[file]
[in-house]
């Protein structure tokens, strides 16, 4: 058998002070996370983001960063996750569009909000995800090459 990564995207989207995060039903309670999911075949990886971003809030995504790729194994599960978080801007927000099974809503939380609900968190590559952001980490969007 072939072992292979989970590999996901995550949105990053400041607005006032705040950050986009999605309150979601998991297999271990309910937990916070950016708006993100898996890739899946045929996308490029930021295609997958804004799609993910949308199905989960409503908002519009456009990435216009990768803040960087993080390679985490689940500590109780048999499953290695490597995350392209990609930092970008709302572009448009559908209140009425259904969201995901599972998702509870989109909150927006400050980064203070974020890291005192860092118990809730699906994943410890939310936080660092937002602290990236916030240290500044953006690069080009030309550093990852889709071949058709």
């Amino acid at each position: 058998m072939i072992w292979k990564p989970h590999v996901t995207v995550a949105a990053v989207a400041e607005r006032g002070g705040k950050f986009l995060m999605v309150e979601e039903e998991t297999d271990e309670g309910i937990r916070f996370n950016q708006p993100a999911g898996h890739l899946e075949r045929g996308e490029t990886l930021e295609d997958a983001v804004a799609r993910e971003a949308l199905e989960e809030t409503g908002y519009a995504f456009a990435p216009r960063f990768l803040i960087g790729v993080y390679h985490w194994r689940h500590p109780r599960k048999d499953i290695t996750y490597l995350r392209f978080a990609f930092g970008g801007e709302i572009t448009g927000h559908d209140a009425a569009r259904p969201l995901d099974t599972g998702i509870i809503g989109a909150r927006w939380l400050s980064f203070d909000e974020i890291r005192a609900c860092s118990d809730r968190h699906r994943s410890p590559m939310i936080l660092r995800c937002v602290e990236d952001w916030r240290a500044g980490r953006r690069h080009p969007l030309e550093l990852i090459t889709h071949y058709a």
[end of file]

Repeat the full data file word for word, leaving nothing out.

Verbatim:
[in-house]
């Protein structure tokens, strides 16, 4: 058998002070996370983001960063996750569009909000995800090459 990564995207989207995060039903309670999911075949990886971003809030995504790729194994599960978080801007927000099974809503939380609900968190590559952001980490969007 072939072992292979989970590999996901995550949105990053400041607005006032705040950050986009999605309150979601998991297999271990309910937990916070950016708006993100898996890739899946045929996308490029930021295609997958804004799609993910949308199905989960409503908002519009456009990435216009990768803040960087993080390679985490689940500590109780048999499953290695490597995350392209990609930092970008709302572009448009559908209140009425259904969201995901599972998702509870989109909150927006400050980064203070974020890291005192860092118990809730699906994943410890939310936080660092937002602290990236916030240290500044953006690069080009030309550093990852889709071949058709």
């Amino acid at each position: 058998m072939i072992w292979k990564p989970h590999v996901t995207v995550a949105a990053v989207a400041e607005r006032g002070g705040k950050f986009l995060m999605v309150e979601e039903e998991t297999d271990e309670g309910i937990r916070f996370n950016q708006p993100a999911g898996h890739l899946e075949r045929g996308e490029t990886l930021e295609d997958a983001v804004a799609r993910e971003a949308l199905e989960e809030t409503g908002y519009a995504f456009a990435p216009r960063f990768l803040i960087g790729v993080y390679h985490w194994r689940h500590p109780r599960k048999d499953i290695t996750y490597l995350r392209f978080a990609f930092g970008g801007e709302i572009t448009g927000h559908d209140a009425a569009r259904p969201l995901d099974t599972g998702i509870i809503g989109a909150r927006w939380l400050s980064f203070d909000e974020i890291r005192a609900c860092s118990d809730r968190h699906r994943s410890p590559m939310i936080l660092r995800c937002v602290e990236d952001w916030r240290a500044g980490r953006r690069h080009p969007l030309e550093l990852i090459t889709h071949y058709a």